James’ father, Daniel, died unexpectedly. The local newspaper reported that Daniel had not been sleeping well, so “he got up to sit in his chair and a little while later his wife found he had fallen from the chair and lay dead.” The same newspaper in the Bovina Center column reported that a “large number of Bovina folks motored to Andes for the funeral of Daniel Calhoun.” The funeral was held on Saturday, November 10. Anna and James’ wedding took place the following Wednesday. [Anna Bell's father, Jeremy, had died on November 6, 1916, a year and a day before the death of Daniel Calhoun.]
One of the earliest letter of congratulations concerning Anna’s and James’ impending wedding in my grandmother’s files was written by her Aunt Maria Barnhart Albee from Unadilla, her late father’s sister. The letter is one of my favorites. She references the fact that at age 24, grandma was considered to be a bit ‘old.' The letter also notes the recent passage of women’s suffrage in New York State.
Well you sly thing you - well - well and so you have decided not to be an “old maid” after all, and you can vote too.
I am not going to write very much because just to be real mean I am or we are going to come if the roads stay good. We have never gotten any chains yet…We are going to hope for a dandy day - we have thought of coming up there ever since we got the car but the rain and fall work have just spoiled things for us. I wanted to come to return that loaf of bread, but I shall not bring it this time.
I am enclosing a little something for you from Uncle Charlie and I and Grandma. Charlie didn’t spell your name like you spell it but I don’t believe you will have any trouble getting it if you endorse it the same.
I thought I would send it so if the weather was bad you would have it any way. We probably won’t come unless the day is good also the roads.
Wishing you both a long happy life, I am with love,
A note on the spelling of my grandmother’s first name. It was misspelled constantly during her life - it was Anna Bell (no second 'e'). It was wrong in the news reports of her wedding and even on her own wedding invitation and, later, on the tombstone erected for her and her first husband in the 1920s. You may notice as these entries are presented that James always called her Anna, but everyone else called her Anna Bell. That’s how I always heard her called, including by my grandfather. In letters to his family, James usually refers to his wife as Anna, though in one instance, he did say Anna Bell. She signed her letters to him as Anna and to his family as Anna B. Calhoun. (James had a sister named Anna, adding somewhat to the confusion in reviewing these letters.)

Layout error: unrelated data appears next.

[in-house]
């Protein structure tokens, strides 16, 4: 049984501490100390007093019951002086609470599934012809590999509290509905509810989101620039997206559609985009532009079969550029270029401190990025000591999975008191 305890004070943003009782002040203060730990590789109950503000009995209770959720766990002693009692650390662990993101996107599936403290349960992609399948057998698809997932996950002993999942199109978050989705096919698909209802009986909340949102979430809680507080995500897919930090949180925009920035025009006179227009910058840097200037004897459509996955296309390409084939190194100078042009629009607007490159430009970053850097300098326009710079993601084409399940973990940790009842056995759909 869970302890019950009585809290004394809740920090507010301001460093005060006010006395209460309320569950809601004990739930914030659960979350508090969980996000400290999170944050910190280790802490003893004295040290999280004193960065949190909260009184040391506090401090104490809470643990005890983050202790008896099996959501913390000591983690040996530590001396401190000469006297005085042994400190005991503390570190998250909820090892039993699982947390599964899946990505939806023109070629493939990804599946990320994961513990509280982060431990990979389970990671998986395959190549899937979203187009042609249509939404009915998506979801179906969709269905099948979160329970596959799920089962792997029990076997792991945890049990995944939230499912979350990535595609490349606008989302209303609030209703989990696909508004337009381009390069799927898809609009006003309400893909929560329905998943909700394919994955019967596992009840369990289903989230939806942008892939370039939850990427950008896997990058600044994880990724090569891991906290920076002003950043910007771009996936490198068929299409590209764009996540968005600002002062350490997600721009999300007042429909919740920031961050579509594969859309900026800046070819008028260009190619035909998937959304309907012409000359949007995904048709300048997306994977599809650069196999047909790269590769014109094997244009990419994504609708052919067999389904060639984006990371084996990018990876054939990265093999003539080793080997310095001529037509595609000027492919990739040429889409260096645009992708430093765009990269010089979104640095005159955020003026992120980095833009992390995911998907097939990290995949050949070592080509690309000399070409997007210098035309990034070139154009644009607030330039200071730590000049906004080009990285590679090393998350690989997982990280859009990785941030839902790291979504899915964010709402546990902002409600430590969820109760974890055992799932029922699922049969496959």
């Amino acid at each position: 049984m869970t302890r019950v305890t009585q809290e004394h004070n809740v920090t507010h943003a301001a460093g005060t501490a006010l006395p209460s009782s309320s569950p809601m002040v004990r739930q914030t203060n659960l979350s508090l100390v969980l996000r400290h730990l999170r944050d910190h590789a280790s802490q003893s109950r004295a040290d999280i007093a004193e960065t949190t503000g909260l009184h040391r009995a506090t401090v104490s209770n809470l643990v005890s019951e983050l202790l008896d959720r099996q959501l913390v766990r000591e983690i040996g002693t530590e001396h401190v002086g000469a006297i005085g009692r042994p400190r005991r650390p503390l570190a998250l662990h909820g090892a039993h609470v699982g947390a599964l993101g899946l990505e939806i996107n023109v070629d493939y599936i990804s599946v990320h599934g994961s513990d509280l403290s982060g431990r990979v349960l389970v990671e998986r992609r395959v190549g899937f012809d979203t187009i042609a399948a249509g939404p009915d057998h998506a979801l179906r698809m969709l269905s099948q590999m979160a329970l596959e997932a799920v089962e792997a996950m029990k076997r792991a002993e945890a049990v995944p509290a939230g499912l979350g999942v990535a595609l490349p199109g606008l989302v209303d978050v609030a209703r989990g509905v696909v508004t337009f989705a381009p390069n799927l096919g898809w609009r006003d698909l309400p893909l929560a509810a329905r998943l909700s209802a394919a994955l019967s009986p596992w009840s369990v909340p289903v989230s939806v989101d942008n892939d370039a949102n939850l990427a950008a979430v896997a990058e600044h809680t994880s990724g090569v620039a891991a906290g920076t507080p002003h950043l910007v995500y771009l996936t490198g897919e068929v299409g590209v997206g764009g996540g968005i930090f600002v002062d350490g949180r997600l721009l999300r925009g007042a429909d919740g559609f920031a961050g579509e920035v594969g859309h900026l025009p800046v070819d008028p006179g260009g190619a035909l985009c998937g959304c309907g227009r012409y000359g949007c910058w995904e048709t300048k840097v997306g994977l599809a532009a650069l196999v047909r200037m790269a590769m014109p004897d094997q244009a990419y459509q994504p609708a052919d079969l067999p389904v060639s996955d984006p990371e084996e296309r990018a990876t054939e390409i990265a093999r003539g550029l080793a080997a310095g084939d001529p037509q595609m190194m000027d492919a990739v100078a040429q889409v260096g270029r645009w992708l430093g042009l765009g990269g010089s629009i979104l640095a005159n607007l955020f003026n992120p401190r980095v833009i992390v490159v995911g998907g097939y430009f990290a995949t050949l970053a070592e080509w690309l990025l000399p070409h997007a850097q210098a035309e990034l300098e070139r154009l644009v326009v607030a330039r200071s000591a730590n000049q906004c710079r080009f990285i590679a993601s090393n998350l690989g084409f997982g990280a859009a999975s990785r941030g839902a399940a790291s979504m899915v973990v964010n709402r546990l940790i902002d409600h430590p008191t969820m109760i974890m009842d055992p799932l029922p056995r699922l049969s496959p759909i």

Anna Bell Barnhart was married to James Daniel Calhoun on Wednesday, November 14 at noon at the home of Anna Bell’s mother, Kate Barnhart, on Pink Street (the farm now owned by the Glavins). As reported in the local newspaper, the “ceremony was performed handsomely by the Rev. Forbes of Andes, assisted by the Rev. Thos. E. Graham of Bovina.” Anna’s sister Edith was her bridesmaid and George Storie was the best man for his friend James. “The bridal couple left about 3:30 in the handsome Cadillac of Andrew Doig, to spend a few days visiting some of our larger cities.”
|James Calhoun and Anna Bell Barnhart on their wedding day.|
|Here's the barn that was behind James and Anna Bell's wedding pictures 100 years later (thanks to Michael and Lori Glavin for taking such good care of it).|
|Getting ready for the group photo (which unfortunately did not turn out well)|
|To James right is his best man, George Storie. On Anna Bell's left is her sister Edith|
The newspaper noted that James and Anna Bell were to visit some cities, but from my grandmother's photo album, I can see that they also went to that Mecca for honeymooners in that era, Niagara Falls. Here are three photos from that trip.
James is Drafted
Nine days after his wedding, on Friday, November 23, 1917, James left Delhi with a group of thirty-two men. The local paper reported that “all these men will be presented with a box lunch by Delhi people and with a comfort set by the Red Cross, which includes sweater, wristlets, etc."
James’s first letter to Anna after heading into service was written the evening of his departure on a 3 x 5 card:
Nov 23, 1917
We have just passed through Allentown. It is 7:00 oclock and suppertime. Most of the fellows seem happy. Some of them seem like good fellows and some of them swear like real troopers. The train people served dinner to all the boys and are now serving supper.
Frank Munson and Leslie Cameron are the only fellows I have ever met before.
I felt very sorry for Frank but he is making the most of it. Hazel will feel badly. I am thinking very tenderly of you.
With love James
Frank Munson's name will show up frequently in James' early letters.
The story of my grandma's first husband will continue next month in this blog.